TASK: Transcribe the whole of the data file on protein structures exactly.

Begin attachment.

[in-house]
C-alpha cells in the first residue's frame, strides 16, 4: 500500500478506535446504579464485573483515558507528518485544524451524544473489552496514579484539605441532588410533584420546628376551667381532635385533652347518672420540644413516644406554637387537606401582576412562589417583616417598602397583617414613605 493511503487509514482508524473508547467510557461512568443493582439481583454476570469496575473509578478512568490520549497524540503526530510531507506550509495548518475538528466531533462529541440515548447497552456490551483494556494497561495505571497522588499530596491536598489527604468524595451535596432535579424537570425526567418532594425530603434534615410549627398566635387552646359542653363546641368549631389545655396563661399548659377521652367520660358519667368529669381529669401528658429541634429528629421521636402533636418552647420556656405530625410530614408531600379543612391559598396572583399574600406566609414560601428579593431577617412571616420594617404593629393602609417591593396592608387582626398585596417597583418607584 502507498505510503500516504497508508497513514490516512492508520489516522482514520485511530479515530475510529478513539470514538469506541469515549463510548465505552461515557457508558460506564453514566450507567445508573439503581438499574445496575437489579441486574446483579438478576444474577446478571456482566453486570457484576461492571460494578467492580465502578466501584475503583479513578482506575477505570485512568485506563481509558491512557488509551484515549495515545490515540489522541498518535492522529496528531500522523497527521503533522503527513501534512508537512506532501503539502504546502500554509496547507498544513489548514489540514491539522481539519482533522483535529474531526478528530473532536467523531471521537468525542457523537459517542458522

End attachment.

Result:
[in-house]
C-alpha cells in the first residue's frame, strides 16, 4: 500500500478506535446504579464485573483515558507528518485544524451524544473489552496514579484539605441532588410533584420546628376551667381532635385533652347518672420540644413516644406554637387537606401582576412562589417583616417598602397583617414613605 493511503487509514482508524473508547467510557461512568443493582439481583454476570469496575473509578478512568490520549497524540503526530510531507506550509495548518475538528466531533462529541440515548447497552456490551483494556494497561495505571497522588499530596491536598489527604468524595451535596432535579424537570425526567418532594425530603434534615410549627398566635387552646359542653363546641368549631389545655396563661399548659377521652367520660358519667368529669381529669401528658429541634429528629421521636402533636418552647420556656405530625410530614408531600379543612391559598396572583399574600406566609414560601428579593431577617412571616420594617404593629393602609417591593396592608387582626398585596417597583418607584 502507498505510503500516504497508508497513514490516512492508520489516522482514520485511530479515530475510529478513539470514538469506541469515549463510548465505552461515557457508558460506564453514566450507567445508573439503581438499574445496575437489579441486574446483579438478576444474577446478571456482566453486570457484576461492571460494578467492580465502578466501584475503583479513578482506575477505570485512568485506563481509558491512557488509551484515549495515545490515540489522541498518535492522529496528531500522523497527521503533522503527513501534512508537512506532501503539502504546502500554509496547507498544513489548514489540514491539522481539519482533522483535529474531526478528530473532536467523531471521537468525542457523537459517542458522